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Global listed infrastructure’s pivotal opportunity in 2024

By Rhea Nath
4 minute read

Two portfolio managers have explained why the macroeconomic environment, including potential interest rate cuts, have set the stage for the asset class.

While governments have been trying to do the heavy lifting towards meeting the growing demand for essential infrastructure, it may be opportune for the asset class to step into the spotlight.

Last year, global listed infrastructure underperformed both global equities (24 per cent) and global bonds (6 per cent), delivering a modest 2 per cent.

Valuations faced challenges amid rising interest rates and a prevailing “higher-for-longer” narrative from central banks.

Amid these dynamics, specific sectors within the asset class emerged as winners, notably transportation infrastructure like airports and toll roads, which thrived due to rising passenger volumes. The energy sector also experienced gains, driven by geopolitical tensions. Conversely, utilities faced setbacks, with telecom towers feeling the impact of operators’ reduced capacity to transfer the costs associated with higher interest rates.

In its latest outlook, First Sentier Investors (FSI) suggested that 2024 looks to be the year when global listed infrastructure is positioned to achieve outperformance.

FSI emphasises the effective inflation pass-through supporting earnings in the asset class, with many companies currently trading at levels unseen since the Global Financial Crisis (GFC).

In the coming years, FSI foresees an appealing combination of inflation-linked income, with a yield ranging between 3 per cent and 4 per cent, coupled with structural growth, anticipating earnings growth in the range of 6 per cent to 7 per cent, making the asset class particularly attractive.

Meanwhile, this year, listed infrastructure could act as a defensive diversification tool in an environment marred by operating expenditure inflation and slower economic growth.

“In our view, infrastructure provides a significant and cheap diversifier within a portfolio,” the firm said.

The investment manager also noted that the recent period of global listed infrastructure underperformance is not unprecedented, given infrastructure returns were adversely affected by a rise in real bond yields in 2018, but bounced back against falling rates.

“Infrastructure capital expenditure growth is likely to gain momentum in 2024, even in the face of a higher cost of capital environment. We anticipate that corporations will increase equity raisings while reducing buybacks to fund this acceleration in capital expenditure. This strategic shift should lead to greater investment in growth opportunities,” it said.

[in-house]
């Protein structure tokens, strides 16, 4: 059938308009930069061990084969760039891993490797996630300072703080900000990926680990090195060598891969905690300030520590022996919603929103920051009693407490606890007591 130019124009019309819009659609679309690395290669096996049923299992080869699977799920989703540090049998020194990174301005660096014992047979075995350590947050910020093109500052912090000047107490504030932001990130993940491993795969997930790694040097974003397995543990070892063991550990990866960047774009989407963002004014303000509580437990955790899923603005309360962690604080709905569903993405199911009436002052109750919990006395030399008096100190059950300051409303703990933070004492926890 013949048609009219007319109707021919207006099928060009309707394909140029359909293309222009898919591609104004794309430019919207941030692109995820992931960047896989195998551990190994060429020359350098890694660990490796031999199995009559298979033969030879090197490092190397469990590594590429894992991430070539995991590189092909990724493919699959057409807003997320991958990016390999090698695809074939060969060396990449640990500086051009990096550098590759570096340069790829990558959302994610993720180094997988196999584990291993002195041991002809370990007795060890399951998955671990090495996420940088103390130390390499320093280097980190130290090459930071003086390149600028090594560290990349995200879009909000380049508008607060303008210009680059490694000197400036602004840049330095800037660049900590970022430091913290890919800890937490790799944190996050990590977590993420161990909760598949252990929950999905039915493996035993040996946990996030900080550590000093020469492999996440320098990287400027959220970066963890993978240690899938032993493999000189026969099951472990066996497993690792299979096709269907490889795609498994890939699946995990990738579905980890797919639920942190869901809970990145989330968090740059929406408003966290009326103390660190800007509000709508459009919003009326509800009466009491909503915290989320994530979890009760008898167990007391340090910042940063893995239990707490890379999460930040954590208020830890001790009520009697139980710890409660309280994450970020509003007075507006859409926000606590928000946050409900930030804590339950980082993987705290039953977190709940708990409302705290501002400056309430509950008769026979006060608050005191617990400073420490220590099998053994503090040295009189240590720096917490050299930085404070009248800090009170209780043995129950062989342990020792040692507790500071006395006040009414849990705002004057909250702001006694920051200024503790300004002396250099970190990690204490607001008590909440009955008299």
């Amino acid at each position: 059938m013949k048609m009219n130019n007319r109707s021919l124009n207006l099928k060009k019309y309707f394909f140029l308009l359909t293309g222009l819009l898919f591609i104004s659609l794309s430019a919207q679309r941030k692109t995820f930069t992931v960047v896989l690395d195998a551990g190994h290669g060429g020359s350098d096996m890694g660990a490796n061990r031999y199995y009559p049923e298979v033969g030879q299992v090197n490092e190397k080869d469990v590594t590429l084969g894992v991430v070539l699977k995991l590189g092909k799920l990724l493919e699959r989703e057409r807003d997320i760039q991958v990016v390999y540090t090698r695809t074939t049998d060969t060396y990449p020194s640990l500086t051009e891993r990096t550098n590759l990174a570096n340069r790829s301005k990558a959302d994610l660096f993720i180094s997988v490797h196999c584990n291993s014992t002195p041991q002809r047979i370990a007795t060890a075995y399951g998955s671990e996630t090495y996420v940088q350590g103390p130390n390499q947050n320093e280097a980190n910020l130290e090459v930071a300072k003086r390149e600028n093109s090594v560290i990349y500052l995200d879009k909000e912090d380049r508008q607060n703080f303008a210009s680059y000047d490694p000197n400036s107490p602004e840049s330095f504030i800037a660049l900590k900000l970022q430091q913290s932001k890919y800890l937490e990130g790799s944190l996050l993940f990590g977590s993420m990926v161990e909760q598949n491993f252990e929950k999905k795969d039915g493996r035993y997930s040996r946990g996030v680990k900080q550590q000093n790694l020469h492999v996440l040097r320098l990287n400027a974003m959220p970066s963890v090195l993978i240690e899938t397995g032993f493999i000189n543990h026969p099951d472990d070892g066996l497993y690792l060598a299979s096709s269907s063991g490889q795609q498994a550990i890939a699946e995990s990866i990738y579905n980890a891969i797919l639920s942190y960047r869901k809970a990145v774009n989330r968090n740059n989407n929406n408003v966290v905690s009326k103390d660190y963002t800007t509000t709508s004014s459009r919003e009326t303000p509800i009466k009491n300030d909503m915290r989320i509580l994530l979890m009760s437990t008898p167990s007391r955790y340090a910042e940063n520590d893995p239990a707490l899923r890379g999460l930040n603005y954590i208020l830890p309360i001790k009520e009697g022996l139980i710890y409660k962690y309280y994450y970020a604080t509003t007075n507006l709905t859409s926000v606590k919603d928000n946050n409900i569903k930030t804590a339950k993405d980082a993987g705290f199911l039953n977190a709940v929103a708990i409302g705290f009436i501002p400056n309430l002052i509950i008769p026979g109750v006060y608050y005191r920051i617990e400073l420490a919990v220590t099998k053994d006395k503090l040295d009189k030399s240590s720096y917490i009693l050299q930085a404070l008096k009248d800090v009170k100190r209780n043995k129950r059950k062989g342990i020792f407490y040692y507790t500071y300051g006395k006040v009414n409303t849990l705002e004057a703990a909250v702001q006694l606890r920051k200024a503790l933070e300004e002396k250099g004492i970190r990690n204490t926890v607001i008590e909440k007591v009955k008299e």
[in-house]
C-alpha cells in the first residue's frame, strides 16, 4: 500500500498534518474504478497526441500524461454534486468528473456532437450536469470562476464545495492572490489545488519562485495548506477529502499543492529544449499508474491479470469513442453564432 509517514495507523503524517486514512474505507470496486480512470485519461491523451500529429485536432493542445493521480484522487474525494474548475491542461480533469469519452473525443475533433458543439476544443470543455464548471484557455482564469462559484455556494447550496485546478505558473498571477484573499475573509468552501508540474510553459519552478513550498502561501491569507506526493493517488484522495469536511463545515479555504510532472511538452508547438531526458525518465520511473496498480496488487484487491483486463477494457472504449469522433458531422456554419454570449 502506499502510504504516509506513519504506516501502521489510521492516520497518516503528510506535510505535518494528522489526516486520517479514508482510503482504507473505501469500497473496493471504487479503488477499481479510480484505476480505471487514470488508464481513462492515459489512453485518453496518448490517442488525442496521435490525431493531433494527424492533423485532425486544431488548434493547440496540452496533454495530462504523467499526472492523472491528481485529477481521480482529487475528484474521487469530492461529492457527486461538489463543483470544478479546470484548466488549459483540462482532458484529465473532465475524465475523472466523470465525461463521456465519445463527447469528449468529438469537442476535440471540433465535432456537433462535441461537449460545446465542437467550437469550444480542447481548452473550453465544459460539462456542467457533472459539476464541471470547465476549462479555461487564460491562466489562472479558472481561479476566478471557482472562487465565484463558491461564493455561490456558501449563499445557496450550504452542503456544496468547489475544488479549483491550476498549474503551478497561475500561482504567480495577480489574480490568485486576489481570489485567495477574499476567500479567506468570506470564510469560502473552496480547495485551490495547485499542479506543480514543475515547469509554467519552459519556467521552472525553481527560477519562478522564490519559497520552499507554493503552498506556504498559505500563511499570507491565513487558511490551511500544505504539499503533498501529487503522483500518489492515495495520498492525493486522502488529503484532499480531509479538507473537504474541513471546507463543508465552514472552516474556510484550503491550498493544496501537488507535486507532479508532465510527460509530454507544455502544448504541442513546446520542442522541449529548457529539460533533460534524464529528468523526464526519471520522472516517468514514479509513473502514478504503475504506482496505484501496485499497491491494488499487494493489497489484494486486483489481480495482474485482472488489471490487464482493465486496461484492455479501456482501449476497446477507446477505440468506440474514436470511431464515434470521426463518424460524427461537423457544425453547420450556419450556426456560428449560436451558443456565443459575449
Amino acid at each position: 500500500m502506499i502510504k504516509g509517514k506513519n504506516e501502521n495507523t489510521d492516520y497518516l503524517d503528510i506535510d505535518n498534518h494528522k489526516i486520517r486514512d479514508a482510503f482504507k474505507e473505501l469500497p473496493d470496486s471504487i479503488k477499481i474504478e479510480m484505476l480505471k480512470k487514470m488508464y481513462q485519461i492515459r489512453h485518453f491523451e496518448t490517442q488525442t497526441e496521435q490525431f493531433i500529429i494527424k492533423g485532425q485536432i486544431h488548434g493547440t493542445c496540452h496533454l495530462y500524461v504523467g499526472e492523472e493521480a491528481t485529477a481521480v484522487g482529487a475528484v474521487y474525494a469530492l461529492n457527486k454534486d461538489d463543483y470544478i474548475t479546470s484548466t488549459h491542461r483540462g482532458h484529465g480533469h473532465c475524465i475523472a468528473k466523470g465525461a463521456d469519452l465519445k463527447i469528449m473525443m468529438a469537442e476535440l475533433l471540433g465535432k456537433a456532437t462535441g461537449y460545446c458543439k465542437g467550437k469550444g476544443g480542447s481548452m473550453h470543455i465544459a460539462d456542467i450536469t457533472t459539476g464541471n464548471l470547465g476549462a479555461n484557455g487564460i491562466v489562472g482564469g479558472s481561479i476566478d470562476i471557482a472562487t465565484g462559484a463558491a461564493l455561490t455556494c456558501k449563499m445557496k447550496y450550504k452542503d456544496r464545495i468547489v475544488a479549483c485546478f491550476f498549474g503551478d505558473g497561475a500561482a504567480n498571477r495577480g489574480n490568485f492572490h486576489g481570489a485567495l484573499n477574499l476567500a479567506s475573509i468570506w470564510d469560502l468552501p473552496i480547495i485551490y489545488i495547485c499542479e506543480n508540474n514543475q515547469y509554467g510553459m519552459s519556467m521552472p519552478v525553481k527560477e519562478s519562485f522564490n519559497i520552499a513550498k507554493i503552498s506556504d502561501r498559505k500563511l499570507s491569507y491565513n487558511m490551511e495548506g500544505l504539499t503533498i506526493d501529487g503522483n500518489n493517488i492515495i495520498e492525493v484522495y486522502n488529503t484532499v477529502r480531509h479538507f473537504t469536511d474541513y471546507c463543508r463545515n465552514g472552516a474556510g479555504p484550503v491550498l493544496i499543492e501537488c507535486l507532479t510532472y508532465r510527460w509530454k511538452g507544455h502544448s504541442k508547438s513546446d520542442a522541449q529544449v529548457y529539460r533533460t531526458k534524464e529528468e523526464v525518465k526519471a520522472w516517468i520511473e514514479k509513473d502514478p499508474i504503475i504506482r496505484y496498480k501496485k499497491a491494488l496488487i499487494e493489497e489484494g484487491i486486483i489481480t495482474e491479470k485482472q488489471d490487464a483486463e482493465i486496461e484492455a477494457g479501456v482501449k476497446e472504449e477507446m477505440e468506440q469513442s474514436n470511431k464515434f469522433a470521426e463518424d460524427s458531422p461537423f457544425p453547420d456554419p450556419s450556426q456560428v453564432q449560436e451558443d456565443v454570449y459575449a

It also forecast a rise in mergers and acquisitions as private market funds buy discounted listed infrastructure assets and as listed infrastructure companies sell non-core assets to fund higher growth capital investment needs.

“This could lead to consolidation and increased competitiveness within industries,” FSI said.

Structural drivers leading to growth

Addressing structural drivers which could lead to growth in the asset class, Sarah Lau, portfolio manager at Resolution Capital, said “demand for essential infrastructure is growing rapidly”.

“McKinsey estimates the needed annual spend to keep up with this is over $3.5 trillion,” she said at a recent event in Sydney.

Ms Lau highlighted that while sophisticated investors raised a substantial $175 billion in 2022 for investments in private unlisted infrastructure, governments continue to play a predominant role with G20 governments allocating $1 trillion in their 2022 budgets for investments in these assets.

“At a time when government balance sheets are very stretched and the economy’s needs are rapidly shifting, for example, we need to be more connected, more decarbonised, have more recycling of waste, and even more clean water – we believe that this infrastructure investment gap is a compelling opportunity for investors and the listed market is an ideal liquid way to access profitable opportunities in this thematic,” Ms Lau said.

She outlined that infrastructure assets like airports, mobile network towers, and utilities have been able to deliver resilient returns due to their monopolistic nature, with high barriers to entry and strong pricing power.

Ms Lau observed: “[And] these are physical assets that are critical to society functioning, so demand is very resilient.”

Sarah Shaw, global portfolio manager and CIO of 4D Infrastructure, agreed that a number of long-term trends will outweigh short-term trends for the asset class, including global population growth, the energy transition, and development market replacement spend.

“Many developed nations need to replace old and inefficient infrastructure. Separately, robust global population growth in emerging nations is forcing up infrastructure spending,” Ms Shaw said.

“The emergence of middle classes too in developing economies like India and Latin America offers a huge opportunity with infrastructure, both as a driver and a first beneficiary of improved living standards.”

Regarding the energy transition, she believes there remains a “multi-decade” investment opportunity for infrastructure despite a seemingly unclear path towards decarbonisation among various countries.

The rise of technology, she added, is another tailwind for increased investments in infrastructure.

“The explosive growth in data consumption is fuelling significant investment opportunities for infrastructure owners globally. Artificial intelligence and cloud computing, for example, demand huge infrastructure investment to support their growth.”